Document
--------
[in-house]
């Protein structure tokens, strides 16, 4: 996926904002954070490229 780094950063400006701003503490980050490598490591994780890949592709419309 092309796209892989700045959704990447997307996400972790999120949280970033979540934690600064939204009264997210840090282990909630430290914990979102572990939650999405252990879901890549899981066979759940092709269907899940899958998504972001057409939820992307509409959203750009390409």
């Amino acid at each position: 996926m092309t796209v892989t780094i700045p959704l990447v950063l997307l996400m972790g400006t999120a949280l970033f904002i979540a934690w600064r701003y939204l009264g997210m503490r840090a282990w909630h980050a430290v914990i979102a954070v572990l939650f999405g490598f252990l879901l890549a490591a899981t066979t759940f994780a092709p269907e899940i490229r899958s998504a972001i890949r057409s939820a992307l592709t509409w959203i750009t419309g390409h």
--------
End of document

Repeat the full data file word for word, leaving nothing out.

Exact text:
[in-house]
């Protein structure tokens, strides 16, 4: 996926904002954070490229 780094950063400006701003503490980050490598490591994780890949592709419309 092309796209892989700045959704990447997307996400972790999120949280970033979540934690600064939204009264997210840090282990909630430290914990979102572990939650999405252990879901890549899981066979759940092709269907899940899958998504972001057409939820992307509409959203750009390409």
């Amino acid at each position: 996926m092309t796209v892989t780094i700045p959704l990447v950063l997307l996400m972790g400006t999120a949280l970033f904002i979540a934690w600064r701003y939204l009264g997210m503490r840090a282990w909630h980050a430290v914990i979102a954070v572990l939650f999405g490598f252990l879901l890549a490591a899981t066979t759940f994780a092709p269907e899940i490229r899958s998504a972001i890949r057409s939820a992307l592709t509409w959203i750009t419309g390409h």